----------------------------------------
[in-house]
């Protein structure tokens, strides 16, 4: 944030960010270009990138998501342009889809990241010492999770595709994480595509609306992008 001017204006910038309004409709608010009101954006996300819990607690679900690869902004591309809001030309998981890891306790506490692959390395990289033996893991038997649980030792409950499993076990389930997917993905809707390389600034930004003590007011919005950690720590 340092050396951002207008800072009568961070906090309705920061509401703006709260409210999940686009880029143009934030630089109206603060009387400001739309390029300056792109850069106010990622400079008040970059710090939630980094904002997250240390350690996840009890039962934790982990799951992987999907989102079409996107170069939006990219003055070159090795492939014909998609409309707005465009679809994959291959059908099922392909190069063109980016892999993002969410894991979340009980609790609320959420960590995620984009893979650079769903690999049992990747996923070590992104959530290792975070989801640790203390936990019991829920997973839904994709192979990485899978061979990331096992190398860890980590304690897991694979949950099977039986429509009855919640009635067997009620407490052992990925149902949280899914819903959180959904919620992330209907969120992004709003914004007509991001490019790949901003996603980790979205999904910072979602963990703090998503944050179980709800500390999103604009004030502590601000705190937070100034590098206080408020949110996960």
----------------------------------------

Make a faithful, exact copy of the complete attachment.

[in-house]
């Protein structure tokens, strides 16, 4: 944030960010270009990138998501342009889809990241010492999770595709994480595509609306992008 001017204006910038309004409709608010009101954006996300819990607690679900690869902004591309809001030309998981890891306790506490692959390395990289033996893991038997649980030792409950499993076990389930997917993905809707390389600034930004003590007011919005950690720590 340092050396951002207008800072009568961070906090309705920061509401703006709260409210999940686009880029143009934030630089109206603060009387400001739309390029300056792109850069106010990622400079008040970059710090939630980094904002997250240390350690996840009890039962934790982990799951992987999907989102079409996107170069939006990219003055070159090795492939014909998609409309707005465009679809994959291959059908099922392909190069063109980016892999993002969410894991979340009980609790609320959420960590995620984009893979650079769903690999049992990747996923070590992104959530290792975070989801640790203390936990019991829920997973839904994709192979990485899978061979990331096992190398860890980590304690897991694979949950099977039986429509009855919640009635067997009620407490052992990925149902949280899914819903959180959904919620992330209907969120992004709003914004007509991001490019790949901003996603980790979205999904910072979602963990703090998503944050179980709800500390999103604009004030502590601000705190937070100034590098206080408020949110996960």